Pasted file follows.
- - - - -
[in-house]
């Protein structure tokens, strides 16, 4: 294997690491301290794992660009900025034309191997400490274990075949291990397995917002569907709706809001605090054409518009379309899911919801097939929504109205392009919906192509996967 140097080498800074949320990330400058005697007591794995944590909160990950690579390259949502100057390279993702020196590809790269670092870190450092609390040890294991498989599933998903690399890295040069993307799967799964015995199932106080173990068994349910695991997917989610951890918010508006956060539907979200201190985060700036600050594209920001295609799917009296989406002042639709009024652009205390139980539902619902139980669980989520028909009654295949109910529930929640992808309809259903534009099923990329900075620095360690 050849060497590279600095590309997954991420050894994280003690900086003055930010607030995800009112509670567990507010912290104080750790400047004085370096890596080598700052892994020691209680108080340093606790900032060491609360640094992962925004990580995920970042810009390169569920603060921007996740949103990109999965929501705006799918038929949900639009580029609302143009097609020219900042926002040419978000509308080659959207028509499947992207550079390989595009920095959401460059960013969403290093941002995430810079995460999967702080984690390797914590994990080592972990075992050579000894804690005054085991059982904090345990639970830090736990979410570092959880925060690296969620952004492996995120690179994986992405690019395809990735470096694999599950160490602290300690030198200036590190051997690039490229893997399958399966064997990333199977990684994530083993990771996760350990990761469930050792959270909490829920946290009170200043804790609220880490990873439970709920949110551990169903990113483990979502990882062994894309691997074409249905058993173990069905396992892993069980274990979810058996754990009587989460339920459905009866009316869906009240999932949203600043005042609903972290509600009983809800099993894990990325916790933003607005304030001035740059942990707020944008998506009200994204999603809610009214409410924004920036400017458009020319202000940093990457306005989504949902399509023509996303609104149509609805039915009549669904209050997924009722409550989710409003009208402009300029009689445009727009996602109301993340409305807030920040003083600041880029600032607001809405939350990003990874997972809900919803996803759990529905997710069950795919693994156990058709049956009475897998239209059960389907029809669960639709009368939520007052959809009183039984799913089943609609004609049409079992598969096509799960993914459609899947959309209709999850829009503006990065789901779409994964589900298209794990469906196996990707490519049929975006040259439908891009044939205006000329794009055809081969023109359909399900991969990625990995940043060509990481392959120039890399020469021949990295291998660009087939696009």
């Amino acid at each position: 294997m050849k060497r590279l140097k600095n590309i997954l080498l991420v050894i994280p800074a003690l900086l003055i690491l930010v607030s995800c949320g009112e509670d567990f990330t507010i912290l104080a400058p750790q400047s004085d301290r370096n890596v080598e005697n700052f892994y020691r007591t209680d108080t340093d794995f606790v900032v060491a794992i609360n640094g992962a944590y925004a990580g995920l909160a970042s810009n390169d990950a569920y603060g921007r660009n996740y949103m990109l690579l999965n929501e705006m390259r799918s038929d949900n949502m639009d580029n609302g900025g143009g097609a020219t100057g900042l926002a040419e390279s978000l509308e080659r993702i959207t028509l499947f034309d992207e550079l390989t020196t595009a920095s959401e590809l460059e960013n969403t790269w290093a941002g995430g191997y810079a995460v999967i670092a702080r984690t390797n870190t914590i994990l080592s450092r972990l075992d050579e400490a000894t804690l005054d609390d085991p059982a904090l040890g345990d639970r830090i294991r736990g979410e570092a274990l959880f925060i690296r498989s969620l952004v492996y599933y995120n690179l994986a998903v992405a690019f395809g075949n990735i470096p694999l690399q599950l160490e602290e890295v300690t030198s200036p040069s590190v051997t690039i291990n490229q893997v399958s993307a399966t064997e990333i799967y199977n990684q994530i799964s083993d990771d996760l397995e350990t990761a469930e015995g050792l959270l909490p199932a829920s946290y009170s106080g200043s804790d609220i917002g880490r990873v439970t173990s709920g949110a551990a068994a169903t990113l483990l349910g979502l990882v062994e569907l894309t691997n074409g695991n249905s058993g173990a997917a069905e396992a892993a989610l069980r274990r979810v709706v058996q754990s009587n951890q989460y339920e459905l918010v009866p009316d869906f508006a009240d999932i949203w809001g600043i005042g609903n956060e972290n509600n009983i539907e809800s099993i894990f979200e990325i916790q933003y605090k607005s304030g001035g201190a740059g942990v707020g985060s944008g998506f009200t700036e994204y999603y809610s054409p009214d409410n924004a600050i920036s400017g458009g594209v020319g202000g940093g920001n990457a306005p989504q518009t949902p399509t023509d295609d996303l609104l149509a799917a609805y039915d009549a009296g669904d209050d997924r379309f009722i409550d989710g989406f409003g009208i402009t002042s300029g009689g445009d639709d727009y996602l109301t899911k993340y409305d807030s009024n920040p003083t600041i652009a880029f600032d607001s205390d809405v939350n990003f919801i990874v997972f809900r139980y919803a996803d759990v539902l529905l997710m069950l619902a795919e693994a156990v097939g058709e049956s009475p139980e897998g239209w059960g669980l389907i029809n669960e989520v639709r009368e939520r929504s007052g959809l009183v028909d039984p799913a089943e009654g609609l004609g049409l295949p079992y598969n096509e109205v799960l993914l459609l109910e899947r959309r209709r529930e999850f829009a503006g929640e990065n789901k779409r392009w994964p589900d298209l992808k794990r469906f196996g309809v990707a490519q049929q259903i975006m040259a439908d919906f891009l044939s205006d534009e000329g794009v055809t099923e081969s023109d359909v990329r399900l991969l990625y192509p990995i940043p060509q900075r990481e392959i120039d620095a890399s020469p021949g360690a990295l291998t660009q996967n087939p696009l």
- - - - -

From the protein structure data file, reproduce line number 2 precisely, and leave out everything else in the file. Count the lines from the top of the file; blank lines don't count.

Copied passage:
């Protein structure tokens, strides 16, 4: 294997690491301290794992660009900025034309191997400490274990075949291990397995917002569907709706809001605090054409518009379309899911919801097939929504109205392009919906192509996967 140097080498800074949320990330400058005697007591794995944590909160990950690579390259949502100057390279993702020196590809790269670092870190450092609390040890294991498989599933998903690399890295040069993307799967799964015995199932106080173990068994349910695991997917989610951890918010508006956060539907979200201190985060700036600050594209920001295609799917009296989406002042639709009024652009205390139980539902619902139980669980989520028909009654295949109910529930929640992808309809259903534009099923990329900075620095360690 050849060497590279600095590309997954991420050894994280003690900086003055930010607030995800009112509670567990507010912290104080750790400047004085370096890596080598700052892994020691209680108080340093606790900032060491609360640094992962925004990580995920970042810009390169569920603060921007996740949103990109999965929501705006799918038929949900639009580029609302143009097609020219900042926002040419978000509308080659959207028509499947992207550079390989595009920095959401460059960013969403290093941002995430810079995460999967702080984690390797914590994990080592972990075992050579000894804690005054085991059982904090345990639970830090736990979410570092959880925060690296969620952004492996995120690179994986992405690019395809990735470096694999599950160490602290300690030198200036590190051997690039490229893997399958399966064997990333199977990684994530083993990771996760350990990761469930050792959270909490829920946290009170200043804790609220880490990873439970709920949110551990169903990113483990979502990882062994894309691997074409249905058993173990069905396992892993069980274990979810058996754990009587989460339920459905009866009316869906009240999932949203600043005042609903972290509600009983809800099993894990990325916790933003607005304030001035740059942990707020944008998506009200994204999603809610009214409410924004920036400017458009020319202000940093990457306005989504949902399509023509996303609104149509609805039915009549669904209050997924009722409550989710409003009208402009300029009689445009727009996602109301993340409305807030920040003083600041880029600032607001809405939350990003990874997972809900919803996803759990529905997710069950795919693994156990058709049956009475897998239209059960389907029809669960639709009368939520007052959809009183039984799913089943609609004609049409079992598969096509799960993914459609899947959309209709999850829009503006990065789901779409994964589900298209794990469906196996990707490519049929975006040259439908891009044939205006000329794009055809081969023109359909399900991969990625990995940043060509990481392959120039890399020469021949990295291998660009087939696009």